The truth about fear and love


If I were to ask you what the opposite of love is, you would probably respond that it’s hate. Or maybe indifference. At least that’s what I have always thought, until someone suggested to me that the opposite of love is actually fear.

This struck a chord with me, as often I’ve felt that different insecurities and fears have ruled many of my decisions.

His argument was that love is something that propels us to act whereas fear immobilizes us. I definitely could see this to be true as many of the times I haven’t done things, it’s been out of fear.

I’m not going to go dance- I’m scared of looking like an idiot.
I’m not going to compliment that person – I’m scared they’ll think I’m weird
I’m not going to request PTO – I’m scared my boss will say no
I’m not going to publish that post – I’m scared people won’t like it
I’m not going to share my view on that topic – I’m scared to be contradicted

The list goes on.

And the really sad thing is, I don’t think we can be fearful and love at the same time. Or at least, it is probably really hard.
You can’t love someone if you’re scared of losing them. You can’t love yourself if you’re worried you’re not enough.

Fear will always be there, it’s part of our miraculous self-preservation system. Fear has kept us alive for a long time and still does today (there’s a reason you don’t get too close to edges of cliffs or drive with your eyes closed). However, as much as our brain and mechanisms play a key role in our survival, we also have to understand the ways in which they can work against us. Our minds can be an incredibly powerful tool or highly dangerous weapon.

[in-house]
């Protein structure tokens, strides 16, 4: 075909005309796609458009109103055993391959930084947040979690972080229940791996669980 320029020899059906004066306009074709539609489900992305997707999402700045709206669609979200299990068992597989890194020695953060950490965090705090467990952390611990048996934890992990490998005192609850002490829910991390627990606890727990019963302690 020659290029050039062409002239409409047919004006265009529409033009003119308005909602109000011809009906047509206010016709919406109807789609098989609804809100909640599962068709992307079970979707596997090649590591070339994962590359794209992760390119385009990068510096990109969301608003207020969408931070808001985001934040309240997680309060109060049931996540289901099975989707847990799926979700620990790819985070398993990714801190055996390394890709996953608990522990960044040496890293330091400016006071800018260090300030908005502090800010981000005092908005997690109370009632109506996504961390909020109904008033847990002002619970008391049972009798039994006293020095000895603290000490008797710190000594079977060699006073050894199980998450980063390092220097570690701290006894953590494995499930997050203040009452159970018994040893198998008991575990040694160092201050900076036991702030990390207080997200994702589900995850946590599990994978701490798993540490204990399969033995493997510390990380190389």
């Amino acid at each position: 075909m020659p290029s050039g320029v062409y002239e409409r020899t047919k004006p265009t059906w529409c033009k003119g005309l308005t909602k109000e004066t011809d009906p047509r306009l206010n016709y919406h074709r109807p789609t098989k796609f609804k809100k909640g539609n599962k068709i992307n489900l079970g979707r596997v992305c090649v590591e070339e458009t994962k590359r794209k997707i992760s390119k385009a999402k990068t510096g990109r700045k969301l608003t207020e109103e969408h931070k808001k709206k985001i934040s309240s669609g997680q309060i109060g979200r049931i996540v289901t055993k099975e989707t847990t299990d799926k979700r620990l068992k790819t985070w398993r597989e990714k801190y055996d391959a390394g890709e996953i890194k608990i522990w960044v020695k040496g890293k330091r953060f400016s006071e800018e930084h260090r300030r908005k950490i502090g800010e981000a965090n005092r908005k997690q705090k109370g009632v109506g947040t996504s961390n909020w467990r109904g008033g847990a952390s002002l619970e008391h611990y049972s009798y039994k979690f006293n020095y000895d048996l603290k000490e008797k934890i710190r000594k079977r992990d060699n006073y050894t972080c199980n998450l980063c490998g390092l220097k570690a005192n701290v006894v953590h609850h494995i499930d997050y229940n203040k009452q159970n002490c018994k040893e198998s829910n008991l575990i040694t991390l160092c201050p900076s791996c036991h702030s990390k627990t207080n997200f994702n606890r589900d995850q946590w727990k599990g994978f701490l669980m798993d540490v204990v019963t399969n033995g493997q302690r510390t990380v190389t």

There are a lot of fears that cross our mind that we accept as truth, when often they are highly illogical or at least blown out of proportion. Will everyone really think you’re an idiot if you’re not a good dancer? Probably not. They probably won’t think about you at all. And if they do happen to think that, will that hurt you at all? I don’t think anyone has gotten yelled at or beaten up for being a dorky dancer.

Of course there are more serious fears, like the fear of being unworthy of love, or the fear of being hurt, or the fear of failure. These fears tend to run deep and can easily sneak into our subconscious and become something we accept as real without even realizing it. But even if we are not aware of it, these fears affect our decisions too. Because they are opposite forces, fears prevent us from fully loving ourselves and others, and so we act in a way that reflects our fears instead of truth.

So what are we supposed to do about fears we may not even know exist?

Fair question.

The first part is definitely developing awareness for these fears. Next time you find yourself holding back from doing something you kind of want to do, think about why you’re doing so. Is it because it really isn’t a good idea (for example, taking a sip of what you know is boiling hot coffee that will burn you)? Or is it because of a less-than-logical fear (for example, fear that someone will think less of you)?

We all make mistakes, that is inevitable. And I think I’d rather make a mistake of trying something that doesn’t work out than the mistake of never trying and missing out on a lesson learned and experience gained.

Maybe this week you’ll consider doing something you know you’re scared of doing. For example, trying out a kickboxing class or a challenging recipe (at the risk of having to order pizza at 9pm on a Wednesday night). Maybe even asking for a raise or some time off this summer (just don’t tell your boss I told you to).

Courage: the most important of all virtues because without courage, you can’t practice any other virtue consistently. MAYA ANGELOU

Here’s to living a little dangerously this week.



PS: Pic is from a trip to NC this weekend, we went on a morning hike that was wayyy too early but so worth it.

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